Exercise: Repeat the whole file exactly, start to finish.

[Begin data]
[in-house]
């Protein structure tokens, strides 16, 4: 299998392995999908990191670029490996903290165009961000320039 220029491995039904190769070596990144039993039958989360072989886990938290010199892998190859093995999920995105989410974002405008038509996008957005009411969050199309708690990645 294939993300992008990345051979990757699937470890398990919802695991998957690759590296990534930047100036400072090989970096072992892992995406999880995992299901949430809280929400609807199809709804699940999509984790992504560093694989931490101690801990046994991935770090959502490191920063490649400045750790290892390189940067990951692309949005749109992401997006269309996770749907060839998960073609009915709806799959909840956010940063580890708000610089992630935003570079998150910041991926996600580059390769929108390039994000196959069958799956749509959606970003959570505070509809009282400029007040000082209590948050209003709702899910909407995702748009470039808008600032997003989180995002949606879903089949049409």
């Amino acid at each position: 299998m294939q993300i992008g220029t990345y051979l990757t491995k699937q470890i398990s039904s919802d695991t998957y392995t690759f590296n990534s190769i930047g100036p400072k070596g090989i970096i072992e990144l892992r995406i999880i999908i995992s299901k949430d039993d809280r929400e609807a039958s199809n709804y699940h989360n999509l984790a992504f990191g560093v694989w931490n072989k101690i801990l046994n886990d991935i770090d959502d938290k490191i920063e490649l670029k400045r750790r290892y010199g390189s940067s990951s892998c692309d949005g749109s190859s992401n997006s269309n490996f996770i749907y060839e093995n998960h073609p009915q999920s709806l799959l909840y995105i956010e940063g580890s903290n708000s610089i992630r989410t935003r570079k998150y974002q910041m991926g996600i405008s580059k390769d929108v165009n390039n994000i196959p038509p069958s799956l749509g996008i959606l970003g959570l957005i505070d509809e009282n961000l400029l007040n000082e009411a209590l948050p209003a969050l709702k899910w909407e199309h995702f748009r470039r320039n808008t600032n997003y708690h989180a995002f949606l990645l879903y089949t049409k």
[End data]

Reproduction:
[in-house]
């Protein structure tokens, strides 16, 4: 299998392995999908990191670029490996903290165009961000320039 220029491995039904190769070596990144039993039958989360072989886990938290010199892998190859093995999920995105989410974002405008038509996008957005009411969050199309708690990645 294939993300992008990345051979990757699937470890398990919802695991998957690759590296990534930047100036400072090989970096072992892992995406999880995992299901949430809280929400609807199809709804699940999509984790992504560093694989931490101690801990046994991935770090959502490191920063490649400045750790290892390189940067990951692309949005749109992401997006269309996770749907060839998960073609009915709806799959909840956010940063580890708000610089992630935003570079998150910041991926996600580059390769929108390039994000196959069958799956749509959606970003959570505070509809009282400029007040000082209590948050209003709702899910909407995702748009470039808008600032997003989180995002949606879903089949049409």
């Amino acid at each position: 299998m294939q993300i992008g220029t990345y051979l990757t491995k699937q470890i398990s039904s919802d695991t998957y392995t690759f590296n990534s190769i930047g100036p400072k070596g090989i970096i072992e990144l892992r995406i999880i999908i995992s299901k949430d039993d809280r929400e609807a039958s199809n709804y699940h989360n999509l984790a992504f990191g560093v694989w931490n072989k101690i801990l046994n886990d991935i770090d959502d938290k490191i920063e490649l670029k400045r750790r290892y010199g390189s940067s990951s892998c692309d949005g749109s190859s992401n997006s269309n490996f996770i749907y060839e093995n998960h073609p009915q999920s709806l799959l909840y995105i956010e940063g580890s903290n708000s610089i992630r989410t935003r570079k998150y974002q910041m991926g996600i405008s580059k390769d929108v165009n390039n994000i196959p038509p069958s799956l749509g996008i959606l970003g959570l957005i505070d509809e009282n961000l400029l007040n000082e009411a209590l948050p209003a969050l709702k899910w909407e199309h995702f748009r470039r320039n808008t600032n997003y708690h989180a995002f949606l990645l879903y089949t049409k």